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LONDON Beijing is about 5,000 miles from London, but when it comes to table tennis, the Chinese athletes are playing with a home court advantage. The four gleaming courts at the competition, set in the middle of a 6,000 seat arena, were made in Shanghai by a company called Double Happiness Sports.
For anyone familiar with the game’s history, it’s a turn of events that is tickling. Table tennis was invented in England in the 19th century as an after dinner pastime for elites, who used the tops of cigar boxes for paddles and books for nets. At a party in 2008 to hand the Olympic flag to the British, Mayor Boris Johnson of London stood before an audience and proudly recounted those facts, and a few others.
“London is the sporting capital of the world,” he bellowed with a professorial wave of the hand. “And I say to the Chinese and I say to the world, Ping Pong is coming home!”
Perhaps. Though in the years since the invention of whiff waff, as the British initially called it, many of the game’s great triumphs were accomplished in China, or at least produced by China’s deep roster. The country’s success culminated in the drubbing it gave the rest of the world at the Beijing Games, when the Chinese won bronze, silver and gold in both the men’s and women’s singles, and gold in both the men’s and women’s teams.
“I think they may want to win in London more than at any other Games,” said Zhen Li, a Double Happiness representative, talking Saturday about the Chinese squad. “The game was born here, so they have a special motivation.”
China’s triumphs and Double Happiness have been linked for decades. The name of the company comes from the 1959 victory of a man named Rong Guotuan, who, at the World Table Tennis Championships, became the first citizen of the People’s Republic of China to win a world title in any sport. That was the first happiness. The second happiness? That the first happiness occurred on the 10th anniversary of the founding of the People’s Republic.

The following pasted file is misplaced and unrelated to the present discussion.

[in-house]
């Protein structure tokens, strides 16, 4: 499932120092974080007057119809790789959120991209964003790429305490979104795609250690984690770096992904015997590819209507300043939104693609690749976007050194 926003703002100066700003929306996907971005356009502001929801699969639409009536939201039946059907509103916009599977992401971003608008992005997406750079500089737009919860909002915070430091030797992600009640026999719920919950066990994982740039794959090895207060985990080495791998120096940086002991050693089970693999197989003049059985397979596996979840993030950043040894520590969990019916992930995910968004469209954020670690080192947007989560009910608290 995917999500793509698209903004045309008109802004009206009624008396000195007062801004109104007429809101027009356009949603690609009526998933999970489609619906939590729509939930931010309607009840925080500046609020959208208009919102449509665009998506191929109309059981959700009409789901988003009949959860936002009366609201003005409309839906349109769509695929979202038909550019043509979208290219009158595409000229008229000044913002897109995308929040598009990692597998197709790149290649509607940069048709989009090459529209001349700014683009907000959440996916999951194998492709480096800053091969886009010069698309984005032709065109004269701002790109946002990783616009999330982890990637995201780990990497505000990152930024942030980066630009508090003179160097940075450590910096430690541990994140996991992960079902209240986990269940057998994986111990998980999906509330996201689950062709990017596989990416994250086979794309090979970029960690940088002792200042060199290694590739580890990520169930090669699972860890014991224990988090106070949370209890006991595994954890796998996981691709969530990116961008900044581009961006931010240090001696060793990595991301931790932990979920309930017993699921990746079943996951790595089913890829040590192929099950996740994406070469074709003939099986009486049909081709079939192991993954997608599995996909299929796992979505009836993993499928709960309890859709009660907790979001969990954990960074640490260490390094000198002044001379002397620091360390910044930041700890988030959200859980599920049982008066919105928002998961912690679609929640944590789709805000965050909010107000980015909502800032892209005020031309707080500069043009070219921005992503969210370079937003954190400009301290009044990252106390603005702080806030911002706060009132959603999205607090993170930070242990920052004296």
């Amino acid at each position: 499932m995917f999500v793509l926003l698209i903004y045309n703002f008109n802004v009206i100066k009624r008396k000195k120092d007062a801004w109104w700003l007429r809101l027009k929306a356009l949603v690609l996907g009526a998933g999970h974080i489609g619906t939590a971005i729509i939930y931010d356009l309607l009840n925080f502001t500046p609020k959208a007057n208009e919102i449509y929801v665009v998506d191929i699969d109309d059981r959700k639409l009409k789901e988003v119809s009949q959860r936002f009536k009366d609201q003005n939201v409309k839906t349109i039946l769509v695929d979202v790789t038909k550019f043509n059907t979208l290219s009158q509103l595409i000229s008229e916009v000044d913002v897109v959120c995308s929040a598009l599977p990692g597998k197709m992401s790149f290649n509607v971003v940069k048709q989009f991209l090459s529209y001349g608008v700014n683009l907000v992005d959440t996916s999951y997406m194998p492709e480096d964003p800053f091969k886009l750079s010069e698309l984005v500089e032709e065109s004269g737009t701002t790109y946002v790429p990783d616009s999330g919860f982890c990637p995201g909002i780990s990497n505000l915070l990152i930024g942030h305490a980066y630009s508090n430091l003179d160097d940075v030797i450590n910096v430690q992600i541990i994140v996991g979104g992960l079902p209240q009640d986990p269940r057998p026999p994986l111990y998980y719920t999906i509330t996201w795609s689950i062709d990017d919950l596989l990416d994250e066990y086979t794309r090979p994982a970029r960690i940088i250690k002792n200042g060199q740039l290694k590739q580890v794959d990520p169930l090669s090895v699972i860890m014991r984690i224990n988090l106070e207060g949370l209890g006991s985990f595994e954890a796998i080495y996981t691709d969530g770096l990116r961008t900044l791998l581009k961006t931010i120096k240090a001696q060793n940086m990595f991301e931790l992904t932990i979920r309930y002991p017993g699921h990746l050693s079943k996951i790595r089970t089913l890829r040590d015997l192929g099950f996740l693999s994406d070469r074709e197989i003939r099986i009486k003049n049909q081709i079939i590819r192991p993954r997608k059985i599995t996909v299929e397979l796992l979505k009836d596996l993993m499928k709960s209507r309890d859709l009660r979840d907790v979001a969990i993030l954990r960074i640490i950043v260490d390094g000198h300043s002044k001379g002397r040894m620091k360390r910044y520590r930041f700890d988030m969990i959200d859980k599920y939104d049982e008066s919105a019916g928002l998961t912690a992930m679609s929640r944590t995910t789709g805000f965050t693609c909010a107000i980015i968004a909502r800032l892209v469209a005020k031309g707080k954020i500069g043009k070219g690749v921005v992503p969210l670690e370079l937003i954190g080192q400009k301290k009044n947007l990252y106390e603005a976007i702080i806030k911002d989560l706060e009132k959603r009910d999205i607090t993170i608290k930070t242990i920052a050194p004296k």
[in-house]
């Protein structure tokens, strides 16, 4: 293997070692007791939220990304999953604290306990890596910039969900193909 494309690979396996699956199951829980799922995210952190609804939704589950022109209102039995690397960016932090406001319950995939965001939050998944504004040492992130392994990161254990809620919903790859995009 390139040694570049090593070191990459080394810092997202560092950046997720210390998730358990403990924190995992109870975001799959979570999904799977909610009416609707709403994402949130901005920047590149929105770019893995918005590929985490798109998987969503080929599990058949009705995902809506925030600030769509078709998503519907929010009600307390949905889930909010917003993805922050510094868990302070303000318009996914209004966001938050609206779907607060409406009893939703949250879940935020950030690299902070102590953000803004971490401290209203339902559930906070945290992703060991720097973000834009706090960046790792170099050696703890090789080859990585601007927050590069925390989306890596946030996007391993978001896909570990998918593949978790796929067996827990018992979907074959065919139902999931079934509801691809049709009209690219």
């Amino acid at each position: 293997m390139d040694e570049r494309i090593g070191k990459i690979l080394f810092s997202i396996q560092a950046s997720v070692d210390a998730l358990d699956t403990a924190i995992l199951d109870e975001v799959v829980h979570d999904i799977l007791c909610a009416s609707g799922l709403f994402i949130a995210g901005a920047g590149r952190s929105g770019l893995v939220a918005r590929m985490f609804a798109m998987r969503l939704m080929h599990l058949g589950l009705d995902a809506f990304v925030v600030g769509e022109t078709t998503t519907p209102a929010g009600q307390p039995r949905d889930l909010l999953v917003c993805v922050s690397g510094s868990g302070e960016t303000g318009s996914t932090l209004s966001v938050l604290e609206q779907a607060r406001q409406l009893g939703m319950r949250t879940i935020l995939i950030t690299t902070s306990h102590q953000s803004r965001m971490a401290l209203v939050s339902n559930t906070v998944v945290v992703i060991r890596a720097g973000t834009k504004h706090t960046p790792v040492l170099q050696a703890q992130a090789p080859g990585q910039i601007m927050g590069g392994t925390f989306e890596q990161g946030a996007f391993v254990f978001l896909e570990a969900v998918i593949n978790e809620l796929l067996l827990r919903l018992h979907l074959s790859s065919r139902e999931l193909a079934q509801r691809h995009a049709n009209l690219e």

Rong and his teammates were hailed as “icons of revolutionary virtue” by none other than the father of the Chinese Revolution, Mao Zedong. The country suddenly wanted more table tennis champions. Chou En lai, the nation’s premier, ordered a number of factories then producing table tennis courts to combine. A year later, Double Happiness was churning out equipment, and the Chinese passion for table tennis entered its craze phase.
That phase screeched briefly and horrifically to a halt during the Cultural Revolution, a period that began in 1966 and marked an era of brutal purges against anything considered anti Maoist or bourgeois. Professional sports apparently fit that bill, and China ceased all competition. Rong was humiliated and jailed, and in the late ’60s, he and three of the country’s other finest players committed suicide.
But as quickly as the game was deemed an enemy of the state, it was rehabilitated and played a key role in China’s first and tentative steps out of international isolation.
“In 1972, your former president, Nixon, visited China, and after this visit, we started the normal relationship between the two countries,” said Zhen, a 30 year old in a dark polo shirt. “But the story starts before that, with table tennis. Because one of your players got on the bus of the Chinese team.”
He was referring to a famous episode in 1971, during the World Table Tennis Championships, held in Japan, when an American player named Glenn Cowan stayed late at a practice and missed the United States bus to his hotel. With the cold war raging, Chinese athletes were discouraged from interacting with Americans, and reportedly everyone on the bus kept a chilly distance from Cowan.
When the bus arrived, there were photographers around to shoot the startling spectacle of an American in the midst of Chinese athletes. News of the encounter reached Chairman Mao.
“This Zhuang Zedong not only plays table tennis well, but is good at foreign affairs,” the chairman said, “and he has a mind for politics.”
Leaders in China and the United States were looking for a pretext for a détente, and suddenly, they had it.
It was the start of what became known as Ping Pong diplomacy. Time magazine called the sport’s role in the defrosting of Sino American relations “the ping heard around the world.”
Double Happiness has since segued from a government owned entity to a private company. Today it has 800 employees, and its top of the line table sells for about $15,000.
For these Games, it sent 55 courts, 8 of which have the Olympic rings affixed on both the right and left sides, in shiny aluminum. Four courts are for competition, and four others are set up in a practice room.
“Every table has its own characteristics, which are hard to define but noticeable,” says Martin Ireland, who is in charge of table tennis equipment for the Games. “We want athletes to practice on the identical courts, so there are no surprises.”
Reviews so far have been favorable.
“The ribbons are great,” says Sarah Hanffou, a player from Cameroon, who spoke Saturday after winning her match.
“The rebounds,” a French speaker standing nearby explained.
“Yes, the ribbons,” she went on. “Sometimes with tables, you have problems with ribbons that go this way, this way. This table is perfect. The ribbons go exactly where you think they’ll go.”